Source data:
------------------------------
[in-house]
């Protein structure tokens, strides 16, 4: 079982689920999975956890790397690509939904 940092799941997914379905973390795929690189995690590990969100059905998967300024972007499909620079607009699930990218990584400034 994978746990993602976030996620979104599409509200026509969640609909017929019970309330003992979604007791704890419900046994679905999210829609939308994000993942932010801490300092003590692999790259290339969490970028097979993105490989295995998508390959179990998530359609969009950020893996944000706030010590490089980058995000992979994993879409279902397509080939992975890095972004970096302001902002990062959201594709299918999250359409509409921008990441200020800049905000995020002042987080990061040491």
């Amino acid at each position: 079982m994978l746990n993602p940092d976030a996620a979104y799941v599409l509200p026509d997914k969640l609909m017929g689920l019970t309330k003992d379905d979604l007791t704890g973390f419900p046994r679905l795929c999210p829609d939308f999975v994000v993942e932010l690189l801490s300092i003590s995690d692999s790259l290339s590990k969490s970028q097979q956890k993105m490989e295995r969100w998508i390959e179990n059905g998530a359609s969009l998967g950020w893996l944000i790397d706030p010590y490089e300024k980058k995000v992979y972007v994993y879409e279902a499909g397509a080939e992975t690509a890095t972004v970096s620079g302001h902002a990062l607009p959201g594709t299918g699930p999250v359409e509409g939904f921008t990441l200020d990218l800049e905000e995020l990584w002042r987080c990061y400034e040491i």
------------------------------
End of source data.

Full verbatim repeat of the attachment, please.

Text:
[in-house]
């Protein structure tokens, strides 16, 4: 079982689920999975956890790397690509939904 940092799941997914379905973390795929690189995690590990969100059905998967300024972007499909620079607009699930990218990584400034 994978746990993602976030996620979104599409509200026509969640609909017929019970309330003992979604007791704890419900046994679905999210829609939308994000993942932010801490300092003590692999790259290339969490970028097979993105490989295995998508390959179990998530359609969009950020893996944000706030010590490089980058995000992979994993879409279902397509080939992975890095972004970096302001902002990062959201594709299918999250359409509409921008990441200020800049905000995020002042987080990061040491």
């Amino acid at each position: 079982m994978l746990n993602p940092d976030a996620a979104y799941v599409l509200p026509d997914k969640l609909m017929g689920l019970t309330k003992d379905d979604l007791t704890g973390f419900p046994r679905l795929c999210p829609d939308f999975v994000v993942e932010l690189l801490s300092i003590s995690d692999s790259l290339s590990k969490s970028q097979q956890k993105m490989e295995r969100w998508i390959e179990n059905g998530a359609s969009l998967g950020w893996l944000i790397d706030p010590y490089e300024k980058k995000v992979y972007v994993y879409e279902a499909g397509a080939e992975t690509a890095t972004v970096s620079g302001h902002a990062l607009p959201g594709t299918g699930p999250v359409e509409g939904f921008t990441l200020d990218l800049e905000e995020l990584w002042r987080c990061y400034e040491i």